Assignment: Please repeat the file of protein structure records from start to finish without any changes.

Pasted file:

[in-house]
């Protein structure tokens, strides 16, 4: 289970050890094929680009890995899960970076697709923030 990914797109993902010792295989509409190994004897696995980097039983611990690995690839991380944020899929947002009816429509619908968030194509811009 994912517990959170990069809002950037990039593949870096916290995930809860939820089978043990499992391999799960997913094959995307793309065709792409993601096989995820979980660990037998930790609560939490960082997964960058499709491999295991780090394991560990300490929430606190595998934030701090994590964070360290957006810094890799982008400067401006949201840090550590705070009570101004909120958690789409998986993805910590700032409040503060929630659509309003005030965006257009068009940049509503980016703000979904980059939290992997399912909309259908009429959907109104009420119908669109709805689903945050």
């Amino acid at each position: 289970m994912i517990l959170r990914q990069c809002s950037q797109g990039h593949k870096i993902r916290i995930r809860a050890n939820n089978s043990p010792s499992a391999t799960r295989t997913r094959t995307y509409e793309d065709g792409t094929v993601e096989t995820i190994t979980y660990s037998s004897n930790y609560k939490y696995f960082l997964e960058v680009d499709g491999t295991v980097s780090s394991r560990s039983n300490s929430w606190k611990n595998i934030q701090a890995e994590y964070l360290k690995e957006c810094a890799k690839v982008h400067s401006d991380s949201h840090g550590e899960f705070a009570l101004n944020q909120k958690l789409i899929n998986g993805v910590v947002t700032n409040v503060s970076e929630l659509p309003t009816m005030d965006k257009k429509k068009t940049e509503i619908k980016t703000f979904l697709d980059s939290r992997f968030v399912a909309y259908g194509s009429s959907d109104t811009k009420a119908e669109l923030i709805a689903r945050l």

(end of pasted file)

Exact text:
[in-house]
């Protein structure tokens, strides 16, 4: 289970050890094929680009890995899960970076697709923030 990914797109993902010792295989509409190994004897696995980097039983611990690995690839991380944020899929947002009816429509619908968030194509811009 994912517990959170990069809002950037990039593949870096916290995930809860939820089978043990499992391999799960997913094959995307793309065709792409993601096989995820979980660990037998930790609560939490960082997964960058499709491999295991780090394991560990300490929430606190595998934030701090994590964070360290957006810094890799982008400067401006949201840090550590705070009570101004909120958690789409998986993805910590700032409040503060929630659509309003005030965006257009068009940049509503980016703000979904980059939290992997399912909309259908009429959907109104009420119908669109709805689903945050």
């Amino acid at each position: 289970m994912i517990l959170r990914q990069c809002s950037q797109g990039h593949k870096i993902r916290i995930r809860a050890n939820n089978s043990p010792s499992a391999t799960r295989t997913r094959t995307y509409e793309d065709g792409t094929v993601e096989t995820i190994t979980y660990s037998s004897n930790y609560k939490y696995f960082l997964e960058v680009d499709g491999t295991v980097s780090s394991r560990s039983n300490s929430w606190k611990n595998i934030q701090a890995e994590y964070l360290k690995e957006c810094a890799k690839v982008h400067s401006d991380s949201h840090g550590e899960f705070a009570l101004n944020q909120k958690l789409i899929n998986g993805v910590v947002t700032n409040v503060s970076e929630l659509p309003t009816m005030d965006k257009k429509k068009t940049e509503i619908k980016t703000f979904l697709d980059s939290r992997f968030v399912a909309y259908g194509s009429s959907d109104t811009k009420a119908e669109l923030i709805a689903r945050l």